Remember when Gandalf took wizard glugs of mead in Tolkien’s fantasy novel, The Hobbit (the prologue to Lord of the Rings)? Or when the gigantic Hagrid ordered four pints of the mulled version at a bar in Rowling’s Harry Potter series? If you’ve been mooning over the ferment that the Vikings drank from intricate horns, get ready to sip on the mead, or honey wine, on home turf now as Rohan Rehani and Nitin Vishwas, co-founders, Moonshine Meadery, bring in toe-curling ferments to woo your senses.
The genesis of mead can be traced back to 7,000 BC in North China. The Grecians venerated the ferment as ambrosia or nectar of the gods. The Vikings brewed their own wine, beer and mead. In Norse mythology, mead is a mythical beverage that makes you capable of solving any question, by drinking it. Why the name Moonshine? “When we started out on our mead-making quest, the common reaction we earned was —‘Hope you aren’t making hooch/moonshine’,” laughs Vishwas.
“Moonshine was a term associated with illicit alcohol during the prohibition era. Both Rohan and I agreed that it has a cool ring to it, and the name just stuck!” The duo had their first mead they made in 2014. “No, it’s not beer even though it comes bottled in amber pints a la beer. It is honey that has been fermented over a period of time,” says Rehani.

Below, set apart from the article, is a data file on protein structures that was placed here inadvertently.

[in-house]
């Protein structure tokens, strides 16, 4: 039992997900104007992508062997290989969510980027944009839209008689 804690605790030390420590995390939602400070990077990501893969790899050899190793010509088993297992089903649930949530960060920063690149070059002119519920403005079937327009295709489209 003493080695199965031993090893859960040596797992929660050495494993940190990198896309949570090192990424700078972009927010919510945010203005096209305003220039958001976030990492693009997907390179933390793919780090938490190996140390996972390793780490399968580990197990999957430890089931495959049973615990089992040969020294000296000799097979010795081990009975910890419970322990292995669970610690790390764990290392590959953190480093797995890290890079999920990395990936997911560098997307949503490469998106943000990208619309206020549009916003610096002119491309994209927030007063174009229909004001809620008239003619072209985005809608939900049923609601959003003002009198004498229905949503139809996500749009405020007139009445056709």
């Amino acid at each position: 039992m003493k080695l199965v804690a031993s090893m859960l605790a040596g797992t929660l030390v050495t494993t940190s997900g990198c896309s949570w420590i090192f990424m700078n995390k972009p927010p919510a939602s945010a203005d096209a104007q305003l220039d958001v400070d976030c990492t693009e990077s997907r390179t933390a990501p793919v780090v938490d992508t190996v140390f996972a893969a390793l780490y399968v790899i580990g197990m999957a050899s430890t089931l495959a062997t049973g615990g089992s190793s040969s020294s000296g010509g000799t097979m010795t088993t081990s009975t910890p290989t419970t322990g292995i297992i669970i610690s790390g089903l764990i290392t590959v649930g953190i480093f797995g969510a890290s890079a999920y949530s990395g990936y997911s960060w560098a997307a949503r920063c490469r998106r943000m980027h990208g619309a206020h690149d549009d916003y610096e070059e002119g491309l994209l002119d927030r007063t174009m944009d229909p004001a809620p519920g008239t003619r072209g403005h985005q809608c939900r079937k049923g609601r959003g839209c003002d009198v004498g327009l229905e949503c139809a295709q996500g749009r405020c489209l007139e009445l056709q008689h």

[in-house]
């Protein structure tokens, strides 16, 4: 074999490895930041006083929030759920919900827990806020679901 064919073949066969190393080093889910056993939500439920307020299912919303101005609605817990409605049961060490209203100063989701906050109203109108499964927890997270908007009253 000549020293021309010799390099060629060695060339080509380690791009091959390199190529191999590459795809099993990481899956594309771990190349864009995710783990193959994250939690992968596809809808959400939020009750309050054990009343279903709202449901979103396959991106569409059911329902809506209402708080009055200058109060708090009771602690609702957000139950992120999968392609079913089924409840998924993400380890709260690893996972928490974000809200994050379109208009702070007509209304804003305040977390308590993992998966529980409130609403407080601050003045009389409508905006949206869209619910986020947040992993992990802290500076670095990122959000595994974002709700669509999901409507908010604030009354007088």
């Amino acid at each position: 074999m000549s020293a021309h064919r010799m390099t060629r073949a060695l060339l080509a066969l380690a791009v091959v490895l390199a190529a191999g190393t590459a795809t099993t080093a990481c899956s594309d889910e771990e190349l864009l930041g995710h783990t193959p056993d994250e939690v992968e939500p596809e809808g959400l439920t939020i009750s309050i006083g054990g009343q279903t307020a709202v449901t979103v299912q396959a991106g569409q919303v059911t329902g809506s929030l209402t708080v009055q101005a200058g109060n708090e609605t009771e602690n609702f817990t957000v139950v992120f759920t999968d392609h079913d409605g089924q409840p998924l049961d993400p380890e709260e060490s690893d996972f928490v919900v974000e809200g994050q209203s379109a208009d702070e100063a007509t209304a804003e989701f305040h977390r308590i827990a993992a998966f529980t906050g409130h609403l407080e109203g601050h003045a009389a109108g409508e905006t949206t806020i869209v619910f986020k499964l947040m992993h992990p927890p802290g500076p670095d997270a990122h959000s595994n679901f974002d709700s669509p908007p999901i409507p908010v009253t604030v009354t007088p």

Since fermented honey forms the core of the world’s oldest alcoholic drink, sourcing the best bee-made goody gains special importance. “We get our honey from all across the country, primarily from the northern belt,” Rehani shares. “There are 300-odd bee boxes under the Moonshine Honey Project that give us a single variety of honey, some of which we ferment, the rest we package and sell. We collaborate with people who practise natural farming, and make use of locally available fruits in our meads,” he says. Water is added to create a yeast-friendly environment since honey can stay preserved for years and years. “The fermentation takes between 10-14 days after which it is filtered, carbonated and bottled,” explains Rehani.
Shilpi Madan for Sunday Standard